The Senate Higher Education & Workforce Development Committee held a public hearing this afternoon focused on tuition policy. Four bills held the attention of Committee Members and a packed hearing room for nearly three hours.
SB 6276 – Grants the University of Washington tuition-setting authority.
SB 6562 – Authorizes the governing boards of the four-year, public institutions to set tuition and fees for resident undergraduate students with constraints, requires institutions to develop performance agreements with the state, and increases the amount that institutions must maintain for financial aid.
SB 6509 – Modifies the current budget proposal process between the HECB and the institutions to include recommendations on tuition and fees.
SB 6625 – Changes higher education tuition and financial aid provisions.
Each of the Senate bills approached tuition policy in a different way, especially with regard to levels of flexibility, required financial aid investments, and the establishment of performance agreements between the four-year public institutions and the State of Washington.
Students from across Washington expressed concerns regarding shifting tuition setting authority from the Legislature to the governing boards of the four-year, public institutions. Most students spoke in favor of SB 6509 and shared concerns about the three remaining bills. Students shared specific concerns with regard to SB 6562 including the high tuition cap, lack of oversight in the bill, and exclusion of graduate tuition and fees.
The six presidents of the public baccalaureate institutions spoke as a panel to the bills and tuition policy overall. Chair Kilmer captured the comments of the presidents well by restating five principles/themes he noted from their comments.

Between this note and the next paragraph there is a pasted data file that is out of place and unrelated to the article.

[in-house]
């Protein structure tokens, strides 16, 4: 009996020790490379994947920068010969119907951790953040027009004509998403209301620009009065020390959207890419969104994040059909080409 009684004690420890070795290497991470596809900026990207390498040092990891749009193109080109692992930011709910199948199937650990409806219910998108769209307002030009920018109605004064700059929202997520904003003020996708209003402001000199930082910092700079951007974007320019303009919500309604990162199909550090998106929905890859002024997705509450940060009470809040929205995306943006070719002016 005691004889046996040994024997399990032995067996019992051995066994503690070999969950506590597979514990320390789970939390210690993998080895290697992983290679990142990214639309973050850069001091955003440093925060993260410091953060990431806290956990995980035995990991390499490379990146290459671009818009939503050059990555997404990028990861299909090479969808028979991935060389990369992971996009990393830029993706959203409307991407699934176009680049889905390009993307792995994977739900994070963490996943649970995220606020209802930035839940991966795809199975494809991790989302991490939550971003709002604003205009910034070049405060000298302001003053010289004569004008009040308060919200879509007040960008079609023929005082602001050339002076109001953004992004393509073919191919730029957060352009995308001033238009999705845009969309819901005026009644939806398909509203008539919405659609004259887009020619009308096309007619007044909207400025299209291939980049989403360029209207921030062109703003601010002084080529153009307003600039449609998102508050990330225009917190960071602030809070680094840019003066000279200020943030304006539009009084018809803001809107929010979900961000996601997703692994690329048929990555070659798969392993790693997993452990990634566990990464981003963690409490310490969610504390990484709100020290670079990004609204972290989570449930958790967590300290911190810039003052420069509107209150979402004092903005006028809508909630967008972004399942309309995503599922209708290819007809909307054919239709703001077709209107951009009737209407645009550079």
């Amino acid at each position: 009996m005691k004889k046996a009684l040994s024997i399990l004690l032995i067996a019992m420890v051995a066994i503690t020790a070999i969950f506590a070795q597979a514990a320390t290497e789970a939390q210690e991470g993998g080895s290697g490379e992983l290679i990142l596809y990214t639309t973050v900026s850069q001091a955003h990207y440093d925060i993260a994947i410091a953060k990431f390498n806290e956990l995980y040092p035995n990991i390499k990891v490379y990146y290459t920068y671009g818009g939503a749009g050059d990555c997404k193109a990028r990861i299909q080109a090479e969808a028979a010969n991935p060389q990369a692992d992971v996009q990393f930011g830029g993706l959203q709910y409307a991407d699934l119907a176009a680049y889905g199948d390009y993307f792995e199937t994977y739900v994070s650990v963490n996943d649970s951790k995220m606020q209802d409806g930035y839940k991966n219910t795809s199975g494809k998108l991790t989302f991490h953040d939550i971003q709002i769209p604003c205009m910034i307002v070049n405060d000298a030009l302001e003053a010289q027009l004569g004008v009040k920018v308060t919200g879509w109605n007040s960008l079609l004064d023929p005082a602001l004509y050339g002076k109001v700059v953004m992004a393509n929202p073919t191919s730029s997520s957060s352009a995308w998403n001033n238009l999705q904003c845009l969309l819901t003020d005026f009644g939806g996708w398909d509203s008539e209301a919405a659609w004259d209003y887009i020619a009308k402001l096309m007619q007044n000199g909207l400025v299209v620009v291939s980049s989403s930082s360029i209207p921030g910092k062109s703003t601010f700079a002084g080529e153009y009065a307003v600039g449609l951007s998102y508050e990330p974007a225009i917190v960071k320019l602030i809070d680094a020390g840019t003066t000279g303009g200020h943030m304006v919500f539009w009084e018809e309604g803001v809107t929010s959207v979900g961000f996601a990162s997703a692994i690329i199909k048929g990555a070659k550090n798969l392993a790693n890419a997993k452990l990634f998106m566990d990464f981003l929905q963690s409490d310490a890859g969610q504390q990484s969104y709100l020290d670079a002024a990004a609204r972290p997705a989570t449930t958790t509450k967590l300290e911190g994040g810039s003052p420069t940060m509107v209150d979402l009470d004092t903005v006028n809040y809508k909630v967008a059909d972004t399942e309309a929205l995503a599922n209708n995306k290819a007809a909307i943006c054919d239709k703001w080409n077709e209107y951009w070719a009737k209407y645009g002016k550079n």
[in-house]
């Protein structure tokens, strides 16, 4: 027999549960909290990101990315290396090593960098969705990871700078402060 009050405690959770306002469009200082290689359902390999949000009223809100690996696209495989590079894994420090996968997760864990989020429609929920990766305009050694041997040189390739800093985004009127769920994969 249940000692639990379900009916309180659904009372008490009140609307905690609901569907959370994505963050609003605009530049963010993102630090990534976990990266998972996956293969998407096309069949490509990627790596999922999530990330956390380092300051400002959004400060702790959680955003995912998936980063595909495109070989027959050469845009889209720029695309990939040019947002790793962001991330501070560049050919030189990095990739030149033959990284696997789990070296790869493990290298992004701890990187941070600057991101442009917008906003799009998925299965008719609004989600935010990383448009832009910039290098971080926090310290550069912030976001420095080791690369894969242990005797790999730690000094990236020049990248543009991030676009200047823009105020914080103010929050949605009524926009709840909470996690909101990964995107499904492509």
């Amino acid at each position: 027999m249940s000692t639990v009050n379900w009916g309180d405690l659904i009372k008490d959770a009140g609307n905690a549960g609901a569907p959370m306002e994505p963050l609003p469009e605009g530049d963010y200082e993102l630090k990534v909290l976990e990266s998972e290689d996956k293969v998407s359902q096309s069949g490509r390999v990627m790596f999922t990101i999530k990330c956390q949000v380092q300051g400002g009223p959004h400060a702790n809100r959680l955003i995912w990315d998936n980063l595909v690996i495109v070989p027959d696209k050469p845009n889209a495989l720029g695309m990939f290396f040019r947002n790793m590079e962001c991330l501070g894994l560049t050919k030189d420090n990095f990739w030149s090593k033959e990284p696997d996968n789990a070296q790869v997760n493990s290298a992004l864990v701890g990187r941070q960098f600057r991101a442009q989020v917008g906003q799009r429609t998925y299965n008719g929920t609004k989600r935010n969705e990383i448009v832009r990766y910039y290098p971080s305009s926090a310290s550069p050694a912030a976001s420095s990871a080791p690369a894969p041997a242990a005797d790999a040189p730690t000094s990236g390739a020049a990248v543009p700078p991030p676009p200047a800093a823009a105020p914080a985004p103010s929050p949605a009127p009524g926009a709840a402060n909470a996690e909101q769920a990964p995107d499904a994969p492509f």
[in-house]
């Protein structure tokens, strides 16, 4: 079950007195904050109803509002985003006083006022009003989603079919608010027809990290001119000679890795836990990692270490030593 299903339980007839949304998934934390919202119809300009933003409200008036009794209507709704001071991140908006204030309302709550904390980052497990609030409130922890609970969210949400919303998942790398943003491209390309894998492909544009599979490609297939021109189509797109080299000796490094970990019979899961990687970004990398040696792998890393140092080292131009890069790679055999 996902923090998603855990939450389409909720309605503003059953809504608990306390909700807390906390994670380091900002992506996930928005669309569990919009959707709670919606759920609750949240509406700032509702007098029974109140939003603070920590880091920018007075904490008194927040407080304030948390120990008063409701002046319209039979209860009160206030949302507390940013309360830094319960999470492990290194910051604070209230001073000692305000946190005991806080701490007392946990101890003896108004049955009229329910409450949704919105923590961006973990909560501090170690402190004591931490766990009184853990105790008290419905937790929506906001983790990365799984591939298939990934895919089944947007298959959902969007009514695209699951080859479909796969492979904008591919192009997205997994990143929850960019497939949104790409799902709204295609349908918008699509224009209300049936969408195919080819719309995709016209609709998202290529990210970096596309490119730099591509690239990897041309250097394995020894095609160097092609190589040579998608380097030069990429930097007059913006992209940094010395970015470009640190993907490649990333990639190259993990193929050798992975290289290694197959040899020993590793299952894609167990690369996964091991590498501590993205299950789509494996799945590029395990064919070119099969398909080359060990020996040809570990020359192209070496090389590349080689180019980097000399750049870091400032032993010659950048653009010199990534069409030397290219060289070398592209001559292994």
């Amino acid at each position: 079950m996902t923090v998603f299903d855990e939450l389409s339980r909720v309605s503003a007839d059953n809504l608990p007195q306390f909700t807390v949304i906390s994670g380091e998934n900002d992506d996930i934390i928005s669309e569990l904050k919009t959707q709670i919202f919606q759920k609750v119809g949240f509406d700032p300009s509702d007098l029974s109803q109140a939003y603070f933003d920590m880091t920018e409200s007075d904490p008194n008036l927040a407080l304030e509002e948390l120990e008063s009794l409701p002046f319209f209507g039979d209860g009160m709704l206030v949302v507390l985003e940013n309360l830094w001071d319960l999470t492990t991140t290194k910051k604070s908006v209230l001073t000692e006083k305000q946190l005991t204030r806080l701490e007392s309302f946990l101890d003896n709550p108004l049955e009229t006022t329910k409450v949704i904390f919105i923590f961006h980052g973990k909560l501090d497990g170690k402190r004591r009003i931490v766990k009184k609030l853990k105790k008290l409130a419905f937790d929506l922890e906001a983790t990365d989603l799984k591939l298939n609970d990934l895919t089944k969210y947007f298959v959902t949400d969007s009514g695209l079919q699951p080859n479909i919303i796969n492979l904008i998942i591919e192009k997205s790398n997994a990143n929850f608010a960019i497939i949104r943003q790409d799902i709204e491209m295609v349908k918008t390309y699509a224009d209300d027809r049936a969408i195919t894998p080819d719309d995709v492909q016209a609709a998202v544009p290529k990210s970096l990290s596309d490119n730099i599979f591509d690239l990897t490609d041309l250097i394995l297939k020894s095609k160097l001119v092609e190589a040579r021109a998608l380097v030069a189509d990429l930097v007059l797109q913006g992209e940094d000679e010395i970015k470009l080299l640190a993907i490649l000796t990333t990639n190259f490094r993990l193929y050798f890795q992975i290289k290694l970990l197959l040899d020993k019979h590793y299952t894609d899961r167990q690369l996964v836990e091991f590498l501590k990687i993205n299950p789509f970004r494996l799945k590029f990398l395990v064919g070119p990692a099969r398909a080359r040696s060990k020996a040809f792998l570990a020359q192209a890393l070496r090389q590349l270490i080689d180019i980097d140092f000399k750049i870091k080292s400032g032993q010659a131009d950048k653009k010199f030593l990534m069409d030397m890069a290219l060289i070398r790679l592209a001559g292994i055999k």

1. Optimize the state investment in higher education.
2. Any tuition policy does not release the state from its responsibility to fund higher education.
3. The unique missions and students mixes of each institution must be acknowledged relative to state appropriations, tuition, and financial aid.
4. Tuition policy should provide limits that will allow students greater predictability and stability.
5. Accountability of the institutions is a critical component of any tuition policy dialogue.
In his comments to the Committee, President Purce acknowledged the major role tuition plays in our higher education funding structure and the unprecedented economic times facing Washington, which will require non-traditional thinking and strategies to manage our public institutions.
Purce affirmed Evergreen’s long-held position on tuition by stating that the College believes that any conversation regarding higher education funding must integrate and acknowledge the interplay between state appropriations, financial aid, and tuition. In addition, he welcomed the active dialogue Evergreen is engaged in with the other public, four-year institutions in Washington to move forward a policy by which higher education can have the tools necessary to manage in times of even more cuts this year and those projected for the 2011-13 biennium.
Purce echoed the need for the state and higher education to make a commitment to find a way(s) that recognize the different missions among the institutions, different student bodies, a strength of Washington’s higher education sector, and meet the unusual circumstances we find ourselves in as a sector and as a state.
State Treasurer Jim McIntire provided his personal support for SB 6562. He stated that institutions should be responsible to set their own tuition prices that reflect the unique markets each institution works within. In addition, he recognized the limited authority provided in the bill to raise tuition, presence of accountability measures via performance agreements, and need to maintain the integrity and quality of Washington institutions of higher learning.
Ann Daley, Executive Director for the Higher Education Coordinating Board, discussed tuition policy within the context of the Board’s recent tuition policy study. She encouraged policymakers to aim to recalibrate the relationship between tuition, financial aid, and state approprations.
In addition, representatives from the Governor’s Office, League of Education Voters, business community, faculty, and the community colleges also testified to the need to protect the quality of higher education while keeping the doors open to students.